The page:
Slow, steady breathing lofts minute food particles into the nasal cavity, where they contribute to your perception of flavor. Christopher Intagliata reports
Ever lose your ability to taste during a cold, because your nose is stuffed up? That’s because the nose is intimately involved with taste. When you chew, volatile flavor compounds from the food get lofted toward the back of your mouth. And when you exhale you carry some of those flavor compounds up into your nasal cavity, where they hit olfactory receptors.
"As children we basically learn, the first lesson of table manners is to keep the mouth closed while chewing, and you also want to breathe smoothly." Rui Ni, a mechanical engineer at Penn State. "I think not only because it's courteous, but you can also smell the food much better if you breathe smoothly."
The backdoor by which smell contributes to taste is called "retronasal olfaction." And it turns out our airways are exquisitely tuned to enhance that effect.
Ni and his colleagues 3D-printed a model of a woman's airway, using a CT scan as a template. To track airflow, they laced water with fluorescent particles and pumped it through the apparatus, filming the results. They found that when you breathe in, that inward airflow actually forms a curtain at the back of your mouth, blocking food particles from getting into the lungs--a good thing. And when you exhale, air swirls through that cavity in the back of the mouth, sweeping up those volatile particles and delivering them right to the nasal cavity, where you can smell them. The results appear in the Proceedings of the National Academy of Sciences. [Rui Ni (倪睿) et al, Optimal directional volatile transport in retronasal olfaction]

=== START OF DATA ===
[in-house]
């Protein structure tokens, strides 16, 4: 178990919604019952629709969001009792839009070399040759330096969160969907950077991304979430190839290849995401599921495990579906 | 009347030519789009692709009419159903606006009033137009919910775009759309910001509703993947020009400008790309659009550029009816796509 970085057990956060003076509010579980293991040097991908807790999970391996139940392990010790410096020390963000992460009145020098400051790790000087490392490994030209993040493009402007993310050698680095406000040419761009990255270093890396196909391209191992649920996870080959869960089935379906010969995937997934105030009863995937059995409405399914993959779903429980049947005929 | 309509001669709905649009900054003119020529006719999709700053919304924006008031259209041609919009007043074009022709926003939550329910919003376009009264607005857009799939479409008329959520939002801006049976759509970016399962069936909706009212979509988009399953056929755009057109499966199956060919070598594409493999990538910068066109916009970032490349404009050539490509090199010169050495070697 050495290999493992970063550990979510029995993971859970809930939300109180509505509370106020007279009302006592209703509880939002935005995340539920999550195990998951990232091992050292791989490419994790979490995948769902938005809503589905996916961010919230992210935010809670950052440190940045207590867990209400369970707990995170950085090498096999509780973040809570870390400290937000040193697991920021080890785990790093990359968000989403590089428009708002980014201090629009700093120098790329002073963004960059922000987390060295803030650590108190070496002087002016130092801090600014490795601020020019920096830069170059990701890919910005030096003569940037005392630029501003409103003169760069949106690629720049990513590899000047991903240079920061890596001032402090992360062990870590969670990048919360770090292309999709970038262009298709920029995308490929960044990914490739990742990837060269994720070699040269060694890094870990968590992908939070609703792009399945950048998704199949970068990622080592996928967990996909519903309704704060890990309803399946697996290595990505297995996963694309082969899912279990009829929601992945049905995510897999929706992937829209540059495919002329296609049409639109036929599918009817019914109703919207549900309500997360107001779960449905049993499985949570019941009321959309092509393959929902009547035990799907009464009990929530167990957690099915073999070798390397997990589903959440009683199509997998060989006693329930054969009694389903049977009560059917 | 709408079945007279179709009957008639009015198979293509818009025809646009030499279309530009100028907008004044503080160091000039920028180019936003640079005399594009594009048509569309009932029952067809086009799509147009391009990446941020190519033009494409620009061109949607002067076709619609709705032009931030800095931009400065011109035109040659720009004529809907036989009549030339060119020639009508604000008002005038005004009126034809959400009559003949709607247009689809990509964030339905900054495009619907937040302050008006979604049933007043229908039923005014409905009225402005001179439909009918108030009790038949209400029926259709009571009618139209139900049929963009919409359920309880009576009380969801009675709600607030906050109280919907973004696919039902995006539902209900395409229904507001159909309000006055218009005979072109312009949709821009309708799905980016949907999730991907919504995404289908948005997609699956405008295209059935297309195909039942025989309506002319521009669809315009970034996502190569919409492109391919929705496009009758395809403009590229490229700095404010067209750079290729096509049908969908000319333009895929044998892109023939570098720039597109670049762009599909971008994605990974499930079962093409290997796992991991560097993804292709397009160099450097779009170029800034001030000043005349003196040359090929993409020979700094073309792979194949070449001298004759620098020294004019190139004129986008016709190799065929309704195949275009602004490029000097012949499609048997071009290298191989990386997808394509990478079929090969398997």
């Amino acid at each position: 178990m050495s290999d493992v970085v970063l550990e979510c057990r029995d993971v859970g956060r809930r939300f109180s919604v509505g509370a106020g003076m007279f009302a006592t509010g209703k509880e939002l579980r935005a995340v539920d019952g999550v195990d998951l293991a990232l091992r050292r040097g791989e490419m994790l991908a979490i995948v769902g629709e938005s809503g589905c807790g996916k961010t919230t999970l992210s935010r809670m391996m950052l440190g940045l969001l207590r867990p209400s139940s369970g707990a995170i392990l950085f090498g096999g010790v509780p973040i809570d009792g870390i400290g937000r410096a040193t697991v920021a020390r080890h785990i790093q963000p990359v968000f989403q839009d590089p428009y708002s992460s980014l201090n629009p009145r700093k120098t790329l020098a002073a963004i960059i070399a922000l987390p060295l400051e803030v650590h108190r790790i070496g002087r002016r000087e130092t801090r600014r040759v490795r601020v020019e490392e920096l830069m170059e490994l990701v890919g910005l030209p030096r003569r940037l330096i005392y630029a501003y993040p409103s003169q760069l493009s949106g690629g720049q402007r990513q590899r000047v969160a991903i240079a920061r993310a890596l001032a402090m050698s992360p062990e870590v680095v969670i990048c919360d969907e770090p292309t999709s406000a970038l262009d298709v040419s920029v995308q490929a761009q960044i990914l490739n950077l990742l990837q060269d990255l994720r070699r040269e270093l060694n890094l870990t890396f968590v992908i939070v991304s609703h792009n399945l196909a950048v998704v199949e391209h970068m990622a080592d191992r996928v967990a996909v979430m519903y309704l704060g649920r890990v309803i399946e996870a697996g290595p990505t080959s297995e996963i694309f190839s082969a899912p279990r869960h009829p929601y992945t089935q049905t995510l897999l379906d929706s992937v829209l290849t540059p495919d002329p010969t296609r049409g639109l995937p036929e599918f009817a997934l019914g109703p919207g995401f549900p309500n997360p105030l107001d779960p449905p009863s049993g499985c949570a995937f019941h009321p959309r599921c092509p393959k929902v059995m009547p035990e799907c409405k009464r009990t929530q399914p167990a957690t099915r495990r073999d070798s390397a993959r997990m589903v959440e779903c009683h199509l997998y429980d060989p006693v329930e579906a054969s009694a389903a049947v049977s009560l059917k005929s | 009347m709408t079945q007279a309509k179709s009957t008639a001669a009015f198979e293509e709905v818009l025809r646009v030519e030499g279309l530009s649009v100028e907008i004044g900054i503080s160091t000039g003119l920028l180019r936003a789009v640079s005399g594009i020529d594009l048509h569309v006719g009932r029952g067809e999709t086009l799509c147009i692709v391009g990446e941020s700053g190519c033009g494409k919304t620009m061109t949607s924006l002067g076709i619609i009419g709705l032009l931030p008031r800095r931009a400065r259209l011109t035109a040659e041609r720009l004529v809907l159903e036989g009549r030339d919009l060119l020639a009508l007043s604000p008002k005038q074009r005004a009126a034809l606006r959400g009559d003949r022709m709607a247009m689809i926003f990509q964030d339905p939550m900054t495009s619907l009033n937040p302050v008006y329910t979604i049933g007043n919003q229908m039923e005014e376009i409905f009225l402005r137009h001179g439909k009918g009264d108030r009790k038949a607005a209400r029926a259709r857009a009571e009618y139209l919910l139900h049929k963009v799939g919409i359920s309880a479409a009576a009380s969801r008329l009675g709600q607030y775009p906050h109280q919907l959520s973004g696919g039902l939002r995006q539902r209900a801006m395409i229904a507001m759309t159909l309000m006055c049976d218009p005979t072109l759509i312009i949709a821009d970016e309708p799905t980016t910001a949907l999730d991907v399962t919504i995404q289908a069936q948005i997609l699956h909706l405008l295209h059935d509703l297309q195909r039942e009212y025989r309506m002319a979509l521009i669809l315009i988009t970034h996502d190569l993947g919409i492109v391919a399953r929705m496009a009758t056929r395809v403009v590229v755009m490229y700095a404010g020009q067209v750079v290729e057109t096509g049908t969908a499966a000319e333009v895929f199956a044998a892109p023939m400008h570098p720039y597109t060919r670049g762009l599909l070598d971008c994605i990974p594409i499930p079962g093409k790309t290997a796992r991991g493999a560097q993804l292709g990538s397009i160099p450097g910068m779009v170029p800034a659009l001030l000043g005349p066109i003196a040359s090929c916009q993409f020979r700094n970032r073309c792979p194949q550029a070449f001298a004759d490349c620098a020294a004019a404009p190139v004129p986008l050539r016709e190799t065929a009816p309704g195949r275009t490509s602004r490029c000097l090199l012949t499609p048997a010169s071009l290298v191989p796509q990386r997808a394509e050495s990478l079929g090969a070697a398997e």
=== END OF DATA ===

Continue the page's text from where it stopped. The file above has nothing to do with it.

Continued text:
There is a way to derail this well-tuned system: the effect's ruined if you're really huffing and puffing. Meaning if you're wolfing down your food, gasping for air, that turbulent breathing actually delivers more of those food molecules into your lungs and less up into the nasal cavity. In other words, your mother was right all along: keep your mouth shut and don’t bolt your food. It’ll cut the chances of choking, and enhance the taste of the meal.
[The above text is a transcript of this podcast.]